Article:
GRAND RAPIDS, Mich. (WOOD) — A new ramen shop and boba bar in Grand Rapids is working to “end child hunger, one bowl at a time.”
The fast casual ramen shop builds its seven signature bowls or offers a build-your-own bowl in front of the customers using fresh ingredients that are made in house.
“We make pretty much everything here from scratch,” Chris Wessely, owner and executive chef, said, adding that the restaurant doesn’t use MSG and instead uses Himalayan pink sea salt.
“Our eggs are a vibrant sunset orange because we get through Vital Farms, which hooks up with local farmers and they only used pastured chickens…” he said. “Even the flour that we use. It’s not bromated or bleached…”
The colorful eggs are depicted in wall art that was created by street artist Asthma Speaks to give a Japanese alleyway feel to the restaurant, Wessely said.
In addition to ramen bowls, Noodlepig has milk tea boba. The tapioca boba is made fresh twice a day and the tea is brewed daily, the website said.
“…Our liquor license is on its way so then we will be able to offer cans of wine, beer, sake as well as our line of boozy boba cocktails,” Wessely said.
END CHILD HUNGER, ONE BOWL AT A TIME
Each bowl that is purchased helps to feed three children: one in India, one in the United States and one in West Michigan.
“The international charity is Faith and Deeds. The guy who founded it is my ‘brother from another mother.’ He came from India when he was young (and) we grew up together,” Wessely said.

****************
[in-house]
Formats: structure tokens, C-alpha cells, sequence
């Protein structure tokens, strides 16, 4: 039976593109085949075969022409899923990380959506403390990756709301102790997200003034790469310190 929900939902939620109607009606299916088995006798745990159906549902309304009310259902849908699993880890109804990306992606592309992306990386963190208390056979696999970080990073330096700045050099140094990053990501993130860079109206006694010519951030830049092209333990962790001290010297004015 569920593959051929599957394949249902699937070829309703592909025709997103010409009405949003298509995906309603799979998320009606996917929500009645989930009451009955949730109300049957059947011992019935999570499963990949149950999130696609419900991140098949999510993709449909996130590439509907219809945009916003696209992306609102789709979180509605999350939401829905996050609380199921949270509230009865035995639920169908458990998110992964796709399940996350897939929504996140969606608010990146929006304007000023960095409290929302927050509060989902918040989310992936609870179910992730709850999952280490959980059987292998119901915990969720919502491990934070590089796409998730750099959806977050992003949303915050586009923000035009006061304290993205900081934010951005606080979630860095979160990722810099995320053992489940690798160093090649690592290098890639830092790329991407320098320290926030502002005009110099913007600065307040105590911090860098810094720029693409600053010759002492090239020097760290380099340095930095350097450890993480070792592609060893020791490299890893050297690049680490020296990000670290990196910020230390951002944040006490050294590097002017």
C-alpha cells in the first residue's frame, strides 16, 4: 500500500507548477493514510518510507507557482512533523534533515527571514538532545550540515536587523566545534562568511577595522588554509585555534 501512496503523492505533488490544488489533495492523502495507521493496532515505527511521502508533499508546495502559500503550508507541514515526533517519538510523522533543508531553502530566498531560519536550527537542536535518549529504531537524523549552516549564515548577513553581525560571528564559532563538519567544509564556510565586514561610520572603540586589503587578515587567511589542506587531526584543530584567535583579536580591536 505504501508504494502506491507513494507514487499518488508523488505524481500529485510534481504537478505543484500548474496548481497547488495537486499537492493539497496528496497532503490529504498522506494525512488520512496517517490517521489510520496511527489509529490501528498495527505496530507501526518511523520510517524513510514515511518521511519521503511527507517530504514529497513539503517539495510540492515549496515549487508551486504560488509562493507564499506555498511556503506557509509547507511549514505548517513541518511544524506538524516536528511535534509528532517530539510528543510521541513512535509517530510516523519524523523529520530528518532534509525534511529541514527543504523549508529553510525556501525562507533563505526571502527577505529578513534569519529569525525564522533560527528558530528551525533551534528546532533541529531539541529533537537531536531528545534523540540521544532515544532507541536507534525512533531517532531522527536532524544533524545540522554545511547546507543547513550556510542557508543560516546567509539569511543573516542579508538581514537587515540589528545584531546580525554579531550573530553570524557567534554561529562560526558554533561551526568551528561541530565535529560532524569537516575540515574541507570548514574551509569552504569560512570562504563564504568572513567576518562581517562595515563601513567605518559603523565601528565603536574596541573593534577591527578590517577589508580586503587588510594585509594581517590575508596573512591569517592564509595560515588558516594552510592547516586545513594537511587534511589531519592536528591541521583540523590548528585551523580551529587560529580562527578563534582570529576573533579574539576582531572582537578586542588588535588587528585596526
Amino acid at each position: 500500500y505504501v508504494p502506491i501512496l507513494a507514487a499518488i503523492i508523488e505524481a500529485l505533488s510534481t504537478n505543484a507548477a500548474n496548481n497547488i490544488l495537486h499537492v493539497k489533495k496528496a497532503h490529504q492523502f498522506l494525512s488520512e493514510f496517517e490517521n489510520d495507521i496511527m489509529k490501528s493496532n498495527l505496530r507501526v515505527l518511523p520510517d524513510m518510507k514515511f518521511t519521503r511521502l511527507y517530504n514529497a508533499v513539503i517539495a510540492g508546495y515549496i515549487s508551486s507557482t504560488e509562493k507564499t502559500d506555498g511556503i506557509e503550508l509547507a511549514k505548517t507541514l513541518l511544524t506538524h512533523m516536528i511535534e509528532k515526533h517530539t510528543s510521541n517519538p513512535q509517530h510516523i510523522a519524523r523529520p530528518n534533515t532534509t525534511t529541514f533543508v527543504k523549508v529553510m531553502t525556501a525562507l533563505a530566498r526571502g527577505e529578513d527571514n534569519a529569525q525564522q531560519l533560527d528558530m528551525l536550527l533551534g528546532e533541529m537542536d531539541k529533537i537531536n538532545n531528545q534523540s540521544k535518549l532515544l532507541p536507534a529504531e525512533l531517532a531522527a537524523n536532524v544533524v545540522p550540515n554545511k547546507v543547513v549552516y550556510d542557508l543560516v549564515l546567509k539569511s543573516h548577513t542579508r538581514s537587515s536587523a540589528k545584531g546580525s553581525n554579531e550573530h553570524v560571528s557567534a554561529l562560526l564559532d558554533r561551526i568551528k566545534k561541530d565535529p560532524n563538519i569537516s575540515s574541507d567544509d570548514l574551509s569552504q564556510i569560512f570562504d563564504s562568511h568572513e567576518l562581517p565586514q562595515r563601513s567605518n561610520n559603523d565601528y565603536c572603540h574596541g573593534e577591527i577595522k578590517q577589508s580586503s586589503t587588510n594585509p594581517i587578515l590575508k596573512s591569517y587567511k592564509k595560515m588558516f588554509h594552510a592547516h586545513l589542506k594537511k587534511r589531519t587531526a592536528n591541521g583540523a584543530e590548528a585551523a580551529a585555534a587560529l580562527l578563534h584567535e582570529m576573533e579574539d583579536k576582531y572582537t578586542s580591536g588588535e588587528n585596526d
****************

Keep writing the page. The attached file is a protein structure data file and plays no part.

He explained that his friend went back to India to find his birth parents and ended up making a meal for the villagers who were often going hungry. According to the charity’s website, while he was feeding the people, a woman who was dying of AIDS dropped two of her children at his feet and disappeared. The next day, two more children were given to him. By the end of the next week, he had over 20 children in his care and began work to open the Faith In Deeds Children Home.
“I’m building Noodlepig and I’m like, ‘how do I help?’ I start thinking and I go, if I’m in the business of feeding people, then why don’t I find a way to help feed these kids?” Wessely said.
To help show the impact of each bow purchased, there is a live ticker inside the restaurant that shows how many kids have been fed each day and in the history of Noodlepig in real-time. The ticker can also be viewed on the restaurant’s website.
LOOKING FOR A JOB?
Noodlepig is still hiring for all positions and all shifts. Wessely said that employees are encouraged to be cross-trained.
“It’s very much a Japanese concept. We’re all kind of one unit. There’s not one job role that is any better or less than another one… there’s no task that is below us and I’ll never ask someone to do something that I’m not comfortable doing myself,” he explained.
For anyone interested in applying, visit the restaurant’s website.
Noodlepig is open from 11 a.m. to 10 p.m. seven days a week.